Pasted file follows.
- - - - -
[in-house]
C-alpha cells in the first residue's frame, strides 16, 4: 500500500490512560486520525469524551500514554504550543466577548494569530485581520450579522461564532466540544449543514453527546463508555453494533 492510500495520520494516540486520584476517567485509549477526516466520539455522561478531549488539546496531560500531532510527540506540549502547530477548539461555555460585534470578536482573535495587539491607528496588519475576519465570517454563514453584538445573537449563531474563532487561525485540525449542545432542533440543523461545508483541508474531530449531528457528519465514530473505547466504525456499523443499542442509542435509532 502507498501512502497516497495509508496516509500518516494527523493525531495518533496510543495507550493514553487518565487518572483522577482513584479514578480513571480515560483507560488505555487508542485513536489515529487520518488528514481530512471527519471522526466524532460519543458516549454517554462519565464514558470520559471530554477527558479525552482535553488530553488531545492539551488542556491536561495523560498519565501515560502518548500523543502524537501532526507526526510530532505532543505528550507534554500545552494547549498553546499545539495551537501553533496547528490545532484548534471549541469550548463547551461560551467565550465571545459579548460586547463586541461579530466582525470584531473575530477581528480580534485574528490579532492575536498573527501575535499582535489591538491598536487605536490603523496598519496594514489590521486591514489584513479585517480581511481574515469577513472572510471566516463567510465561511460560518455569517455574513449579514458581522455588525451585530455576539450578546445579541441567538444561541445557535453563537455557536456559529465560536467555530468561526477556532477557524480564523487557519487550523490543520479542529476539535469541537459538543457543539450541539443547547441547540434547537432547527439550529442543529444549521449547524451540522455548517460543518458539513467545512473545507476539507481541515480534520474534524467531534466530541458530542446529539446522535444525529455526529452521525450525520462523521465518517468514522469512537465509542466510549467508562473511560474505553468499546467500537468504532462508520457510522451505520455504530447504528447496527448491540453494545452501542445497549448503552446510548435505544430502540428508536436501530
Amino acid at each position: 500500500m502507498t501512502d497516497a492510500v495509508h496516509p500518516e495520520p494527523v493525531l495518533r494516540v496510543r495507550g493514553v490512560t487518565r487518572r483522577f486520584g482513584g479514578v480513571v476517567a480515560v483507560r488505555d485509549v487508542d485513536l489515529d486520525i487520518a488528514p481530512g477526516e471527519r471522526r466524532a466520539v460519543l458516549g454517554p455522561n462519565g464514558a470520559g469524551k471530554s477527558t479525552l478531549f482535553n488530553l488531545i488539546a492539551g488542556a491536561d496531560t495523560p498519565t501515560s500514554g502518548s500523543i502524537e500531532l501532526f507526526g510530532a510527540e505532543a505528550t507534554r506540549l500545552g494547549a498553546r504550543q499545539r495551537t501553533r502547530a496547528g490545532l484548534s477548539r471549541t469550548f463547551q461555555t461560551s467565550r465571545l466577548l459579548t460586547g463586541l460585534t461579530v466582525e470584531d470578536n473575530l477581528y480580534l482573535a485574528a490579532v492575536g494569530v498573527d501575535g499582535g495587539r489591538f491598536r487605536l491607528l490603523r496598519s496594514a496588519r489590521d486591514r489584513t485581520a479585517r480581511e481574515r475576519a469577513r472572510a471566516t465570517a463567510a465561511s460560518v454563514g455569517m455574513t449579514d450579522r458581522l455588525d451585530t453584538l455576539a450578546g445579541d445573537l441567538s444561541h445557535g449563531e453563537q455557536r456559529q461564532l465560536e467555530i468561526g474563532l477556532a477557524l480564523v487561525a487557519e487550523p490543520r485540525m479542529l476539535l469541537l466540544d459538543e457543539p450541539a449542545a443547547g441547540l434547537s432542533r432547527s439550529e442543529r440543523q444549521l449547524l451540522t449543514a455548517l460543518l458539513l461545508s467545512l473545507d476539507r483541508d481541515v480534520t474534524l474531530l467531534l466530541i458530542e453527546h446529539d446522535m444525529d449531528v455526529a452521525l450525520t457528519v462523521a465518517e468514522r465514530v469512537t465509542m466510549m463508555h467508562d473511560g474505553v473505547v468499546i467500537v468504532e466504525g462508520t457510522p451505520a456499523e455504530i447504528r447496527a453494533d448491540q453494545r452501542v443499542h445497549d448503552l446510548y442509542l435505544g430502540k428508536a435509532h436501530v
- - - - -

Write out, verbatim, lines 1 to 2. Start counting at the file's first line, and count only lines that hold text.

[in-house]
C-alpha cells in the first residue's frame, strides 16, 4: 500500500490512560486520525469524551500514554504550543466577548494569530485581520450579522461564532466540544449543514453527546463508555453494533 492510500495520520494516540486520584476517567485509549477526516466520539455522561478531549488539546496531560500531532510527540506540549502547530477548539461555555460585534470578536482573535495587539491607528496588519475576519465570517454563514453584538445573537449563531474563532487561525485540525449542545432542533440543523461545508483541508474531530449531528457528519465514530473505547466504525456499523443499542442509542435509532 502507498501512502497516497495509508496516509500518516494527523493525531495518533496510543495507550493514553487518565487518572483522577482513584479514578480513571480515560483507560488505555487508542485513536489515529487520518488528514481530512471527519471522526466524532460519543458516549454517554462519565464514558470520559471530554477527558479525552482535553488530553488531545492539551488542556491536561495523560498519565501515560502518548500523543502524537501532526507526526510530532505532543505528550507534554500545552494547549498553546499545539495551537501553533496547528490545532484548534471549541469550548463547551461560551467565550465571545459579548460586547463586541461579530466582525470584531473575530477581528480580534485574528490579532492575536498573527501575535499582535489591538491598536487605536490603523496598519496594514489590521486591514489584513479585517480581511481574515469577513472572510471566516463567510465561511460560518455569517455574513449579514458581522455588525451585530455576539450578546445579541441567538444561541445557535453563537455557536456559529465560536467555530468561526477556532477557524480564523487557519487550523490543520479542529476539535469541537459538543457543539450541539443547547441547540434547537432547527439550529442543529444549521449547524451540522455548517460543518458539513467545512473545507476539507481541515480534520474534524467531534466530541458530542446529539446522535444525529455526529452521525450525520462523521465518517468514522469512537465509542466510549467508562473511560474505553468499546467500537468504532462508520457510522451505520455504530447504528447496527448491540453494545452501542445497549448503552446510548435505544430502540428508536436501530